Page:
Steve Rudolph

Everything I Love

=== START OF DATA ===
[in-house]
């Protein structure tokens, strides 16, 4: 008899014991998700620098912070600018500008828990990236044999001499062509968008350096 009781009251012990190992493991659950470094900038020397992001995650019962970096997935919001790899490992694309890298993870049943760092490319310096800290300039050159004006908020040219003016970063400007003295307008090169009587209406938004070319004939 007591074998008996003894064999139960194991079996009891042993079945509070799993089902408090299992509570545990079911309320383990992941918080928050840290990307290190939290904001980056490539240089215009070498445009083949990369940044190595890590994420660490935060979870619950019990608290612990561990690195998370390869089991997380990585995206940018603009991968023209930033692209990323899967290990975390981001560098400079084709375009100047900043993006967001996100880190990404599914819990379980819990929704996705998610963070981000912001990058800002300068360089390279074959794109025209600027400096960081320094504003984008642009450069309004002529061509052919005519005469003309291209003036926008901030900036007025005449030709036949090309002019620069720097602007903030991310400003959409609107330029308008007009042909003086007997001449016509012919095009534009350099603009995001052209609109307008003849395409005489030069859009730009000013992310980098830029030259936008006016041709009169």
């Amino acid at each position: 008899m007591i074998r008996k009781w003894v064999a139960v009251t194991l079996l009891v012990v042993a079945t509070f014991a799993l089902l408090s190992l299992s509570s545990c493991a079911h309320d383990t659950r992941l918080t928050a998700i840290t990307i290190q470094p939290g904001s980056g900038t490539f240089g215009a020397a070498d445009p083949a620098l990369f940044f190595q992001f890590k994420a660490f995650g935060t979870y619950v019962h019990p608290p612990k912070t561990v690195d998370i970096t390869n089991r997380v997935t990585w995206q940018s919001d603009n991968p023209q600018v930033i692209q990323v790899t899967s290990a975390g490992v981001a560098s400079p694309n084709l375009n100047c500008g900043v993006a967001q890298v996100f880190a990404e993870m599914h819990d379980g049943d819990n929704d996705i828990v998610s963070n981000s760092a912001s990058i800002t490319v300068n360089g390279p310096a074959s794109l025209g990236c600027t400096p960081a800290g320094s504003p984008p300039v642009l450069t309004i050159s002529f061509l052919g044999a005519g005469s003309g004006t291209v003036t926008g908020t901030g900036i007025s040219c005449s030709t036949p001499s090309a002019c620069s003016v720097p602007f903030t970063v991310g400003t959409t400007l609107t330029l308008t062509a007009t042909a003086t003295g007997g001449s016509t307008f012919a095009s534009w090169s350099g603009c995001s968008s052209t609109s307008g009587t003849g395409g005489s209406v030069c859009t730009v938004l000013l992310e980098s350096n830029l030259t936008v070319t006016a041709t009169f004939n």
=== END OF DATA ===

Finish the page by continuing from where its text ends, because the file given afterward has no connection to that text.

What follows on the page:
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Although Steve Rudolph belongs to the class of jazz musicians who favor a relaxed, lyrical approach to the piano, every now and then he can startle with off-center chords a la Thelonious Monk as on his own "This One's for You, Bud." This technique helps to make the work interesting and keeps the listener alert. Beginning as a trumpet player, Rudolph switched to piano when he was 22. His big break came when Buddy Morrow hired him to play with the Tommy Dorsey ghost band. This album is his first as a leader and emphasizes his delicate (but not dainty) stylizing with a play list sprinkled with familiar and original material. As much as any cut on the album, Paul Desmond's lovely waltz, "Wendy," catches the spirit and grace of Rudolph's way with the piano. This tune reflects Desmond's character: dry, laid-back, and uncomplicated, all with a smile. You hear the smile in Rudolph's interpretation, which would have brought one to Desmond's face. Rudolph pays homage to another influence, Bill Evans, with an appealing version of Evans' "Two Lonely People." The informative intervention throughout this piece by bass player Steve Varner recalls Scott LaFaro's contributions to Evans' most significant trio. A further nod is given Evans with a pensive but lilting "Three for B. E." Roger Humphries reveals his roots as Horace Silver's drummer by laying down rhythmic patterns in support of the piano as well as some intelligent but not overbearing soloing on such cuts as "Everything I Love." Low keyed and well-textured, this is an album of assured and confident performances by a group that shows a strong allegiance to and respect for melody. Highly recommended.

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